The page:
Farewell to Martin, a true one-off…

Martin Connaughton was a true one-off. I was greatly saddened to hear of his sudden passing earlier this week.

I considered him to be a good friend, but then that’s what made Martin special: a man of great nature, decency and humour, he had the capacity to forge friendships with people from all walks of life, and of all ages too. He loved life, as he loved people.

Many’s an afternoon he appeared in the Roscommon People office, eager to highlight some issue, beginning a conversation that would inevitably lead to a wider discussion on politics and whatever was topical in the community. Our last such chat was in February.

Few people have ever had their finger on the pulse of their community in the way that Martin Connaughton did. He was a brilliant politician, because he understood people and their concerns. He worked tirelessly for the people – and with his combination of common sense, persistence and charm, no Council official, TD or Government Minister could or would lightly disregard whatever case he was making at a given time.

A story that Martin loved to be remind me of relates to a chat we had in Down the Hatch on the night before the 2004 election.

When we met, Martin asked for my prediction as to how the then ‘Mid-Roscommon’ area would go. I told him I fully expected him to retain the seat he had won in 1999. Martin went further. With a smile on his face, he said: “Can I tell you something, Paul? I’ll come in with about 870 number ones”.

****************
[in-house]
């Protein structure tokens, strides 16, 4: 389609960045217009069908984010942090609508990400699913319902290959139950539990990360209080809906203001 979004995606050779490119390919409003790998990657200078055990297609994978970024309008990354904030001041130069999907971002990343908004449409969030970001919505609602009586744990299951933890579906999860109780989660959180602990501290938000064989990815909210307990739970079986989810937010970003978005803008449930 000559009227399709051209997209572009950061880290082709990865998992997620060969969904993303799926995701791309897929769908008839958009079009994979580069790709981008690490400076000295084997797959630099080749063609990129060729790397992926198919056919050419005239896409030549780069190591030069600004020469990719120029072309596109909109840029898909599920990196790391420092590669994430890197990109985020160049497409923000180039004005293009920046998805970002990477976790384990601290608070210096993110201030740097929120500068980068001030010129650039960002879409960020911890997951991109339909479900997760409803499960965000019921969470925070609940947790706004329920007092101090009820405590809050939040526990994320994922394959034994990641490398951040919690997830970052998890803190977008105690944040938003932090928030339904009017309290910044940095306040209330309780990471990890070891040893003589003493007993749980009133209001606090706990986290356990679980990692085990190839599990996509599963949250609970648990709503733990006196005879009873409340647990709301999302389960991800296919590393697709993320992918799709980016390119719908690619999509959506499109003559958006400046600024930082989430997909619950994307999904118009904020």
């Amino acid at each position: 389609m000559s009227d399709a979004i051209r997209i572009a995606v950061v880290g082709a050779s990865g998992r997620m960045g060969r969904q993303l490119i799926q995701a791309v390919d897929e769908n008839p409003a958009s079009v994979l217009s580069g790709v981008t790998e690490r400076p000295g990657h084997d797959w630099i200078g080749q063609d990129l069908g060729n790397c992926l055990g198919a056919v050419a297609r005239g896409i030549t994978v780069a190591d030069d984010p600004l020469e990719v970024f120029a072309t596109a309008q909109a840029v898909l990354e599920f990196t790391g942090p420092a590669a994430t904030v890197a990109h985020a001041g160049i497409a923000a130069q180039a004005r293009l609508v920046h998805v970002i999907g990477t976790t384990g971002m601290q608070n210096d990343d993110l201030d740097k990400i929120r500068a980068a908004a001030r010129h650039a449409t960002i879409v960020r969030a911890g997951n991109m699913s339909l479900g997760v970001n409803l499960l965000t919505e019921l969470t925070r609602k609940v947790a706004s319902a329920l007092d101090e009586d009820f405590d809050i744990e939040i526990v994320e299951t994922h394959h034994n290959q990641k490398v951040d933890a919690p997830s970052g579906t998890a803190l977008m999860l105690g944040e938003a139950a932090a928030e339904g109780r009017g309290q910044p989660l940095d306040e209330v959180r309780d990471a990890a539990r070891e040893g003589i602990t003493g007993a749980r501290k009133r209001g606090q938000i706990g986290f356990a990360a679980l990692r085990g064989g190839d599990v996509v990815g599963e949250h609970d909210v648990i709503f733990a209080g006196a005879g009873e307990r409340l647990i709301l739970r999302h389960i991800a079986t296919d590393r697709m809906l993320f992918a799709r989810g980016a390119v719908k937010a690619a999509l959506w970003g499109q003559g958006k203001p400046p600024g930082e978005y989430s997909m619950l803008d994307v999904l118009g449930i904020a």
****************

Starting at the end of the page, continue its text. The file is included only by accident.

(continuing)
The only reason I raised an eyebrow was because of the preciseness of the prediction.

The next day, Martin Connaughton secured 876 numbers ones on his way to being re-elected.

We had a similar conversation five years later. Once again, Martin accurately predicted (to within a handful of votes), his first preference total.

There was no complacency or arrogance involved. Quite simply, this was a stunning example of a local politician at their peak. For me, it exemplified his remarkable knowledge of the electoral area, its townlands, its households, its people. Martin knew exactly how many votes he had in each house; he had ‘the work done’.

Of course Martin had one particularly great thing going for him; while he was a Fianna Fáil candidate, he could turn presumed Fine Gael (and Independent-minded) voters into Martin Connaughton voters through the sheer force of his personality, charm, and  the actual work that he did on the ground. He was an outstanding county councillor.

It was in farming circles – and through general community engagement – where he initially built life-lasting bonds of friendship (before the progression into politics). For a great flavour of Martin Connaughton –  family man, farming man, community man, politician, raconteur, and much more besides – I will refer readers to a marvellous tribute, published on page 20 of this issue.

Today, Thursday, May 23rd, the people of his community will gather to comfort Martin’s family – and celebrate his life – as he is laid to rest. He was a true one-off, a giant of our community, and a man who will be greatly missed. Rest easy, Martin.